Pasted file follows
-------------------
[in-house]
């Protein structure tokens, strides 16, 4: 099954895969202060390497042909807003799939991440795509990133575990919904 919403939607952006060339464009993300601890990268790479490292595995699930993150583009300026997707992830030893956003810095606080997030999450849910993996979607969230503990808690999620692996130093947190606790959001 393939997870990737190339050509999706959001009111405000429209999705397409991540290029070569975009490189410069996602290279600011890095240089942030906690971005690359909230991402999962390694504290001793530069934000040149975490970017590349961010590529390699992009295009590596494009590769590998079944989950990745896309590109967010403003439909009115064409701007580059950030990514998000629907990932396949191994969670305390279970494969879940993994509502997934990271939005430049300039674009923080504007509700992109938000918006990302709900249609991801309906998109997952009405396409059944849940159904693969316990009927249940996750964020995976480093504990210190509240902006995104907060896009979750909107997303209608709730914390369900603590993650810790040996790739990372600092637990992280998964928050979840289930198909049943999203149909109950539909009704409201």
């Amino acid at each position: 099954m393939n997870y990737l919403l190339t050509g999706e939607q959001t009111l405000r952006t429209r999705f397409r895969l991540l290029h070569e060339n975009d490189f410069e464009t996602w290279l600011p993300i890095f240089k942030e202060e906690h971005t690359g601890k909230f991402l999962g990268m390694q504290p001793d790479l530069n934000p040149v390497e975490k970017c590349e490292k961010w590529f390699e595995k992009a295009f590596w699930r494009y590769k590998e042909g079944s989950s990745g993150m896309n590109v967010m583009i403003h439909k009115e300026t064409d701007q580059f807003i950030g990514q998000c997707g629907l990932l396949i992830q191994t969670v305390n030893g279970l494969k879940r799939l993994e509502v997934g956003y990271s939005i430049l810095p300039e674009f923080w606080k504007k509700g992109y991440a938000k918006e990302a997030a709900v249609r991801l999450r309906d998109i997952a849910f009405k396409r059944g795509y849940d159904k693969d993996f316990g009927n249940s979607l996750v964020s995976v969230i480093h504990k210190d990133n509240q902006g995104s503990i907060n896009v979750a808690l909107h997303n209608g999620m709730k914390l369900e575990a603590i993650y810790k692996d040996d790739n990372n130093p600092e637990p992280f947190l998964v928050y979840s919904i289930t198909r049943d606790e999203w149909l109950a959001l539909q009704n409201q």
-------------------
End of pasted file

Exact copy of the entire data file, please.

[in-house]
């Protein structure tokens, strides 16, 4: 099954895969202060390497042909807003799939991440795509990133575990919904 919403939607952006060339464009993300601890990268790479490292595995699930993150583009300026997707992830030893956003810095606080997030999450849910993996979607969230503990808690999620692996130093947190606790959001 393939997870990737190339050509999706959001009111405000429209999705397409991540290029070569975009490189410069996602290279600011890095240089942030906690971005690359909230991402999962390694504290001793530069934000040149975490970017590349961010590529390699992009295009590596494009590769590998079944989950990745896309590109967010403003439909009115064409701007580059950030990514998000629907990932396949191994969670305390279970494969879940993994509502997934990271939005430049300039674009923080504007509700992109938000918006990302709900249609991801309906998109997952009405396409059944849940159904693969316990009927249940996750964020995976480093504990210190509240902006995104907060896009979750909107997303209608709730914390369900603590993650810790040996790739990372600092637990992280998964928050979840289930198909049943999203149909109950539909009704409201």
């Amino acid at each position: 099954m393939n997870y990737l919403l190339t050509g999706e939607q959001t009111l405000r952006t429209r999705f397409r895969l991540l290029h070569e060339n975009d490189f410069e464009t996602w290279l600011p993300i890095f240089k942030e202060e906690h971005t690359g601890k909230f991402l999962g990268m390694q504290p001793d790479l530069n934000p040149v390497e975490k970017c590349e490292k961010w590529f390699e595995k992009a295009f590596w699930r494009y590769k590998e042909g079944s989950s990745g993150m896309n590109v967010m583009i403003h439909k009115e300026t064409d701007q580059f807003i950030g990514q998000c997707g629907l990932l396949i992830q191994t969670v305390n030893g279970l494969k879940r799939l993994e509502v997934g956003y990271s939005i430049l810095p300039e674009f923080w606080k504007k509700g992109y991440a938000k918006e990302a997030a709900v249609r991801l999450r309906d998109i997952a849910f009405k396409r059944g795509y849940d159904k693969d993996f316990g009927n249940s979607l996750v964020s995976v969230i480093h504990k210190d990133n509240q902006g995104s503990i907060n896009v979750a808690l909107h997303n209608g999620m709730k914390l369900e575990a603590i993650y810790k692996d040996d790739n990372n130093p600092e637990p992280f947190l998964v928050y979840s919904i289930t198909r049943d606790e999203w149909l109950a959001l539909q009704n409201q």